standing Hopkinton Town Hall

HOPKINTON — Members of the Town Council discussed proposed changes to amendments to the town’s solar energy ordinance, paying particular attention to the section that addresses how much of a property in an RFR-80, or residential and farming zone, can be covered by solar panels.

Monday’s hearing was continued from Dec. 17, during which Councilor Sylvia Thompson introduced the idea of reducing the limit of land in a residential zone that can be covered by solar panels from the current 30 acres to 3 acres.

In attendance Monday were members of the Hopkinton Citizens for Responsible Planning, a group formed to oppose the rezoning of residential properties to accommodate industrial solar-energy projects. Members have challenged the council on its willingness to consider approving zoning and comprehensive plan changes despite the recommendations of the Planning Board to reject the proposals.

Thompson presented her proposed amendment, which would apply only to large parcels.

“If the parcel is zoned RFR-80 and the applicant is seeking to rezone the parcel, no more than three acres will be allowed on parcels above 50 acres,” she said.

Thompson also noted that the town had been inundated with solar energy proposals in RFR-80 zones that would require zoning changes to allow them to be built there.

“Proposals can keep coming in for zone [change] requests month after month, year after year,” she said. “Obviously if the council, in six months, is saying ‘no’ to everything, they’re not going want to waste their money. Look at this ordinance. I believe we should make it known that we’re not looking for large solar farms anymore.”

Thompson encountered opposition to her 3-acre-coverage proposal from several council members and Town Solicitor Kevin McAllister.

Councilors Scott Bill Hirst and Sharon Davis said they were against all rezoning for commercial solar projects. Hirst said he was willing to work with the other council members, but Davis said there should be no provision for commercial projects in residential zones.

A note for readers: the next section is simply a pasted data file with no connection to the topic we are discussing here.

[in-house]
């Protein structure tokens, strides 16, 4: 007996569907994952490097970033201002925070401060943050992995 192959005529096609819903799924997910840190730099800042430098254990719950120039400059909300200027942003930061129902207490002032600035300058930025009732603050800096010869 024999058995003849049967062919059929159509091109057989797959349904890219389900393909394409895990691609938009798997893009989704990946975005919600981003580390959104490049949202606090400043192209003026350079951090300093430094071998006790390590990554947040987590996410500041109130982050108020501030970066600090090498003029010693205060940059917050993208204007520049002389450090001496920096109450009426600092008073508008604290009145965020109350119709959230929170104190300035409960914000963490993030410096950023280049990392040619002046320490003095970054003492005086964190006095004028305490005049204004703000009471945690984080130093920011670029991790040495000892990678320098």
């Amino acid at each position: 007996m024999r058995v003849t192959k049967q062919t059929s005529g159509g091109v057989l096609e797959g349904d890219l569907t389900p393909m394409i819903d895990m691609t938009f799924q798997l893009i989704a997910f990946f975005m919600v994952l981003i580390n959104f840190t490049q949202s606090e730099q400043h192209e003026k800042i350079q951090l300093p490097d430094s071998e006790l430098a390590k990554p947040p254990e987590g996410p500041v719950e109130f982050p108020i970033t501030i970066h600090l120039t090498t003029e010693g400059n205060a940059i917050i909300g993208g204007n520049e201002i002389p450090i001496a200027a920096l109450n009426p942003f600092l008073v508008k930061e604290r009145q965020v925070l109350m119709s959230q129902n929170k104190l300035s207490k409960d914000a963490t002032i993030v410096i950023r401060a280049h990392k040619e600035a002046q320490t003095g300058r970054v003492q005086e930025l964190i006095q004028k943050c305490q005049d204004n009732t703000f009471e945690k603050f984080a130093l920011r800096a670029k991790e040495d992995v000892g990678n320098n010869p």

“You leave that out altogether and say ‘no more RFR-80, period,’” she said. “That’s what the comprehensive plan says.

Council President Frank Landolfi suggested that allowing even 3 acres by right, without having to request zoning changes, would cause even more problems for the town.

“I think it’s a slippery slope myself,” he said.

Capalbo agreed. 

“I just don’t want to do RFR-80 by right,” she said.

McAllister expressed concerns about establishing any set number of acres of solar panel coverage that would be permitted in a residential zone because of the questionable legality of denying a landowner’s constitutional right to apply for a zoning change.

“Because everybody has a legal right to apply for zoning relief, you can’t say as a matter of fact that you’re going to be denied in every case. That’s a preclusion of pursuing your property rights,” he said.

Despite their objections, council members agreed to support the 3-acre amendment. They will meet again on Jan. 14, which is expected to be the final hearing on the matter.

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